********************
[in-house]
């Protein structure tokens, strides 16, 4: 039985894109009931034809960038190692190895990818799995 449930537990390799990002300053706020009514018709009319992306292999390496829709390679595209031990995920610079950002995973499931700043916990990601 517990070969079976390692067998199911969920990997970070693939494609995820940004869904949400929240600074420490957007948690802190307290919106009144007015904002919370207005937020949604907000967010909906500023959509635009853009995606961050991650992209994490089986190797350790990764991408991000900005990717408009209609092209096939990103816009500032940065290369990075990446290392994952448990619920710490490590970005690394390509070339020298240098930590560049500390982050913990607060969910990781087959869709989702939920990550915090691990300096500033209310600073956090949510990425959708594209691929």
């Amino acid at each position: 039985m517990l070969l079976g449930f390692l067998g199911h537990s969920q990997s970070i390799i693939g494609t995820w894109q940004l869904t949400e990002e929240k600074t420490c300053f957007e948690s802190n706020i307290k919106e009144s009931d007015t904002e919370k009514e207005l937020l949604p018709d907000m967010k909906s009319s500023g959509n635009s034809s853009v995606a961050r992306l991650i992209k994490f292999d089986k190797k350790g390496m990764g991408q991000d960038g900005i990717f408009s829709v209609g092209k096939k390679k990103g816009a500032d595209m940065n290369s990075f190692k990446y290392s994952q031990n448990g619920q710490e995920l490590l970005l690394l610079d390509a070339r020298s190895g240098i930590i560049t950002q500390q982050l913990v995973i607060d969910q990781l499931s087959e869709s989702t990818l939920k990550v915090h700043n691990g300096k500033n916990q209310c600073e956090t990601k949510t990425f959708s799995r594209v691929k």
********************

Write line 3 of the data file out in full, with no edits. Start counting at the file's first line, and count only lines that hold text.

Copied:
């Amino acid at each position: 039985m517990l070969l079976g449930f390692l067998g199911h537990s969920q990997s970070i390799i693939g494609t995820w894109q940004l869904t949400e990002e929240k600074t420490c300053f957007e948690s802190n706020i307290k919106e009144s009931d007015t904002e919370k009514e207005l937020l949604p018709d907000m967010k909906s009319s500023g959509n635009s034809s853009v995606a961050r992306l991650i992209k994490f292999d089986k190797k350790g390496m990764g991408q991000d960038g900005i990717f408009s829709v209609g092209k096939k390679k990103g816009a500032d595209m940065n290369s990075f190692k990446y290392s994952q031990n448990g619920q710490e995920l490590l970005l690394l610079d390509a070339r020298s190895g240098i930590i560049t950002q500390q982050l913990v995973i607060d969910q990781l499931s087959e869709s989702t990818l939920k990550v915090h700043n691990g300096k500033n916990q209310c600073e956090t990601k949510t990425f959708s799995r594209v691929k």